I smiled at the girl. I held my thumb and forefinger an inch apart, brought them to my lips, and made chewing motions.

“You are to have only tea,” she said. “You are not to have food. The man said.”

I shook my head, smiled again, and went through the routine once more. This time I made motions of chewing and spitting, chewing and spitting.

“Not food?”

I shook my head.

She smiled, pleased with the game. “Show me again.” I did. “Betel nut? You wish betel nut?”

I smiled and nodded enthusiastically. “I will get it for you. I ask my father if you may have. You wait.”

She rushed away. In a few moments she came tripping back with a slice of betel nut wrapped in the usual leaf. The flavoring agent was different from that used in Dhang’s betel but by no means unpleasant. I smiled my thanks, chewed, spat. The girl giggled happily, made a small but very courtly bow, and scampered away.

I found myself thinking of Minna and hoping that she was all right. I knew that Kitty Bazerian would take good care of her, and I was privately convinced that the child was sufficiently adaptable to get along almost anywhere; she possessed both charm and pragmatism far beyond her years. But she was happiest at home with me in the apartment on 107th Street, which was why I would undoubtedly never get around to having her adopted, or sending her to school, or doing any of the things one really ought to do with a child her age.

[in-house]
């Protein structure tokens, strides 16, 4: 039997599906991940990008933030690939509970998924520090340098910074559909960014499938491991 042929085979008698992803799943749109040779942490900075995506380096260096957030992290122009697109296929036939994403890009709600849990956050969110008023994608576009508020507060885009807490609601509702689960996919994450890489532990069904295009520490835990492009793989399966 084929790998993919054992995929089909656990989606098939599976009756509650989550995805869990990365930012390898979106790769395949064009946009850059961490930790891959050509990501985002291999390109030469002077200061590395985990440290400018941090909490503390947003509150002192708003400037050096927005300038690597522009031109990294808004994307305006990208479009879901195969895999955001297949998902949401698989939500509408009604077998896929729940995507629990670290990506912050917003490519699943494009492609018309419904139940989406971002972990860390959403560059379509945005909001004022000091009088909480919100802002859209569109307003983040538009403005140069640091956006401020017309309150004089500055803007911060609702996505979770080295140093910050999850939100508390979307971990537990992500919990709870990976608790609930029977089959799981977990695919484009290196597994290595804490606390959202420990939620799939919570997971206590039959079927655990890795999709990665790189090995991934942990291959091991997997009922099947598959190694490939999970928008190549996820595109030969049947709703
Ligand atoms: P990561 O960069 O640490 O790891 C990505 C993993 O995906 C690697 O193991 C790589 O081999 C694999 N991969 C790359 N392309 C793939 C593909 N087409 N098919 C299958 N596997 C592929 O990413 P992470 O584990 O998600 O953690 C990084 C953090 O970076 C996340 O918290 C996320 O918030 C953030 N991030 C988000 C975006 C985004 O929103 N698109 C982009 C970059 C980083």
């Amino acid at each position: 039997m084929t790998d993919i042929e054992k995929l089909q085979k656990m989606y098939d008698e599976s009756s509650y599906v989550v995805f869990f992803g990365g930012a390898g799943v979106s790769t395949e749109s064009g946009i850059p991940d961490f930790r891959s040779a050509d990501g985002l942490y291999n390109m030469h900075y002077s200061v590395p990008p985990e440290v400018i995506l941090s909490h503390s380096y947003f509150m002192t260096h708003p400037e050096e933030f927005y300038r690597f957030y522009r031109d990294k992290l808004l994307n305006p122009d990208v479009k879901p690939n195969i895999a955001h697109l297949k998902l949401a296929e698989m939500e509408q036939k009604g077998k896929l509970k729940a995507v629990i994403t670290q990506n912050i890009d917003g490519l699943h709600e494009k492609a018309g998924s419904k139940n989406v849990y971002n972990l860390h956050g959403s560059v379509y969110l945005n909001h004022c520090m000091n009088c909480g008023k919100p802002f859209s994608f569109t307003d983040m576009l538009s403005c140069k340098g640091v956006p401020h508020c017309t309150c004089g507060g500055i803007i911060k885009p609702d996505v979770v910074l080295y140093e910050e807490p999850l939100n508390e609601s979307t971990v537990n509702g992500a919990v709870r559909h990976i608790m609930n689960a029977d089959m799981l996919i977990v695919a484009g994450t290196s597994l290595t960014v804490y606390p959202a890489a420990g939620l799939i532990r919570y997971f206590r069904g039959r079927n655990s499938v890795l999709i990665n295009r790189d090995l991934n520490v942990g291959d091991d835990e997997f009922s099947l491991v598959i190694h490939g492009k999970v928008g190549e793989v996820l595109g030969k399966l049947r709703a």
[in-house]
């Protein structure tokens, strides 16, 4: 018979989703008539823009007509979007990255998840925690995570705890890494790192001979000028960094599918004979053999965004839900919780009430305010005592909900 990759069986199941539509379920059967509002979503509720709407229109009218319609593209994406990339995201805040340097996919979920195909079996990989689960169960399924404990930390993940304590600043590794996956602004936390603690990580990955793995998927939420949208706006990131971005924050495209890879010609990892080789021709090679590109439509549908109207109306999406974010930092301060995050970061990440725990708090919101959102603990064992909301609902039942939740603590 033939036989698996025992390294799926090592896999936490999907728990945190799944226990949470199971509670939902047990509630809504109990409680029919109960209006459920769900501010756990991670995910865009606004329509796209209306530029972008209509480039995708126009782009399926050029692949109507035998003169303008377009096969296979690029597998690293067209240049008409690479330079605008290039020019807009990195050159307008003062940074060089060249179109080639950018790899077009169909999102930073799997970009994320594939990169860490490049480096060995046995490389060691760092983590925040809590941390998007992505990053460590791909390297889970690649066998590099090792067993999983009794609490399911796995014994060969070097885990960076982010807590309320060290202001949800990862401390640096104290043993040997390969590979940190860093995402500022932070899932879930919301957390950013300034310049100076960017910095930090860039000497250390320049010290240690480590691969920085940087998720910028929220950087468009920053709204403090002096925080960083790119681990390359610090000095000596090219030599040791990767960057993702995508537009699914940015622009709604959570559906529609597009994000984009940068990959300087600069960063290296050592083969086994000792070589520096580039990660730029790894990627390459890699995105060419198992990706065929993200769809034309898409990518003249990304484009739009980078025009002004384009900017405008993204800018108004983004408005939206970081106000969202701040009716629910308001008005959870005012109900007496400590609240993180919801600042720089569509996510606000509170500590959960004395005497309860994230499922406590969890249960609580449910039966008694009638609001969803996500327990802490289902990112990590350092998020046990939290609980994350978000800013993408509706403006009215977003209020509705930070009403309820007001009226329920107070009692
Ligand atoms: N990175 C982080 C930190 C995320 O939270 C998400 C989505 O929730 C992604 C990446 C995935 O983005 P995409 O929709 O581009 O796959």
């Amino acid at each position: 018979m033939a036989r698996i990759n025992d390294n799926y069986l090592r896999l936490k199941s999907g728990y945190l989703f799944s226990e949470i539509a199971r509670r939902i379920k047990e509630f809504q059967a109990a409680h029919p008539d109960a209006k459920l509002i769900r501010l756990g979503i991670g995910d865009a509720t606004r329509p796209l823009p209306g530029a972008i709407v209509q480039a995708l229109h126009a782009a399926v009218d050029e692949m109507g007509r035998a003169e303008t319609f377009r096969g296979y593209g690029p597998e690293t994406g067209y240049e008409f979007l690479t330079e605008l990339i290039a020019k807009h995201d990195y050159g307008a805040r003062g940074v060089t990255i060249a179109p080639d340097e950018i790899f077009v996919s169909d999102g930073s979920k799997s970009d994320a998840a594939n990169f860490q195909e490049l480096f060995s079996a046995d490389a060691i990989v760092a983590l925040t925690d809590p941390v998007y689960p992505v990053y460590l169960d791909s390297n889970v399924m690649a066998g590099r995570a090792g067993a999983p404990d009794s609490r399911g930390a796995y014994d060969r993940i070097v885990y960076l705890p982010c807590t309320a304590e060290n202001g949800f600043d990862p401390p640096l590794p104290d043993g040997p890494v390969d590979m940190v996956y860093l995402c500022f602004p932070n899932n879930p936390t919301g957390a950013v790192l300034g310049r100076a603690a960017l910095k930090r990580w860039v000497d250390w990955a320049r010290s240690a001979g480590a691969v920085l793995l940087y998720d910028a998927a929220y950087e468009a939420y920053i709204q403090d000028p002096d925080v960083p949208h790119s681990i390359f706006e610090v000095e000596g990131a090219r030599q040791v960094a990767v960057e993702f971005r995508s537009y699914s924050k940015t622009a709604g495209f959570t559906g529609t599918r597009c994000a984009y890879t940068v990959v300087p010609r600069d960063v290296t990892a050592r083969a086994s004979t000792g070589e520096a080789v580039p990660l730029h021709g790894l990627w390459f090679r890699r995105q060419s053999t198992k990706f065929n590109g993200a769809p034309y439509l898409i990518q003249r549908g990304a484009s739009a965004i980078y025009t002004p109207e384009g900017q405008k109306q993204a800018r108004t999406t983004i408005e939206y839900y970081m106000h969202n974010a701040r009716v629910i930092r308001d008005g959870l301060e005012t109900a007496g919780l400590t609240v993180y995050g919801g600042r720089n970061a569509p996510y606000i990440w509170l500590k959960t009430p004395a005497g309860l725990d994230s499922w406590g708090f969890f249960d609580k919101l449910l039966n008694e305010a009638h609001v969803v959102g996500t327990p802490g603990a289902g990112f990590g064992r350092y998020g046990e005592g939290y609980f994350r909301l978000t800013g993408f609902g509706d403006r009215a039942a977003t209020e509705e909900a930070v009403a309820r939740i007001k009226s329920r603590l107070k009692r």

Thoughts of Minna drew me out of my role, and I caught myself letting my eyes widen and my mouth relax. I narrowed my eyes to slits once more and pursed my lips. I had to get out of this mess, I told myself. After all, I wasn’t entirely a carefree adventurer any more. I was a man with responsibilities – Minna, Todor, another child on the way. I had to get a grip on myself.

Perhaps the betel nut was an imperfect idea. I had ordered it because I wanted it, which seemed motivation enough at the time. But the slight narcotic properties of the betel nut seemed to be working in tandem with the fever. My head was doing unusual things. From time to time I would catch myself staring off into space with the purposeless intensity of the catatonic, spending endless minutes in stoic contemplation of nothing whatsoever, with not a thought passing through my mind. Then I would force myself to move an arm or a foot, to drink some of the ever-present tea, to chew and spit.

When my teacup was empty, the girl returned for it and brought it back full again. I handed her all of the notes the old man had left with me; I didn’t want to run up a tab higher than my bankroll. She started to give some of them back to me, and I motioned her to keep the lot. She smiled, and her eye brightened. She returned again in a little while and slipped me a handful of betel, giggling as she did so and either winking or blinking, whatever you prefer. I put the betel in the pocket of my tunic.